iPhone webapps are not as bad as people think
Friday, 27 November 2009
Earlier this week Peter-Paul Koch wrote an article on how iPhone developers were stupid for not recognizing the potential of developing webapps. I agree with many of his points why webapps are a good alternative for native applications. I also agree that some of the apps that Apple currently ships with the iPhone could be replaced with webapps. That being said I do not believe that webapps can replace native apps altogether. Even Peter-Paul changed his mind on this point based on the comments in the original article.
This small article isn’t a direct reply on the original article, but more a reply to some of the comments made by others in his article. I’ve chosen three, but there are many more that convey the same sympathies.
I’m sorry, but no. Webapps have one huge, huge disadvantage: they are terribly slow on the iPhone. I mean, *really* slow. Even the worst native app can’t compete with the slowness of most iPhone optimised websites.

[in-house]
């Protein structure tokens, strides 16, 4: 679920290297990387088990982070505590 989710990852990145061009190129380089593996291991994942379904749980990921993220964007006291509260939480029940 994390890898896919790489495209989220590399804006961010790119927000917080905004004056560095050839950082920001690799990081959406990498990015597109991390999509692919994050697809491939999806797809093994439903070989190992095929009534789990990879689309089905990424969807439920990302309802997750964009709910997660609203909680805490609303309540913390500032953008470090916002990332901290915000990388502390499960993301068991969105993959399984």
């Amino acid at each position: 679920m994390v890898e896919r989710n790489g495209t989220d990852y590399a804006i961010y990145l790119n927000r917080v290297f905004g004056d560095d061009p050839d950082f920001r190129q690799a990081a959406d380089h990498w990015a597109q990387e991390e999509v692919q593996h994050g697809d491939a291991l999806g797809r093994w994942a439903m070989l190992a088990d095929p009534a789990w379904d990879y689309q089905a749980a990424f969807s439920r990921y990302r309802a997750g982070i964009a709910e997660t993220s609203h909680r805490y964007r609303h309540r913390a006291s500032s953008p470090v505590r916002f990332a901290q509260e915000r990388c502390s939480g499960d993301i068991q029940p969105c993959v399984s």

No, no, no a thousand times no.
As a mobile device, the iPhone spends a significant amount of time disconnected from the Web. You write that grocery list app to run in Safari and it’s useless to me, since I can’t get a signal inside my grocery store.
I’m sorry but there is NO WAY to convert a native app into a webapp:
1) You can’t have top and bottom menu in webapps !!!!!
2) You can’t get rid of the safari bottom menu
3) You have to use a trick to hide the url bar and it’s really not pretty (bar is showed during page loadings)
And finally some comments by Fabien on problems any iPhone webapp developer will encounter. And while his comments do have some truth, he is missing the point so completely that is difficult to begin and refute his claims. For his first claim he is referring to the lack of support for
position: fixed and slow performance of
overflow: auto, which are real problems. Fortunately there is a workaround for both at the same time: iScroll (I personally use an updated version of iScroll in my own projects because the physics of the scrolling was a bit off compared to native scrolling). His second and third claim are also true, but only when you run a webapp in Safari. If you install the same webapp on your home screen you can configure if you want the URL bar and the bottom menu to be displayed.
Instead of taking me on my word, I though it would be nice to create a little movie that shows my own iPhone webapp: MediatankController. You be the judge on whether the comments above are justified. I bet you wouldn’t notice it was a webapp if I hadn’t told you beforehand.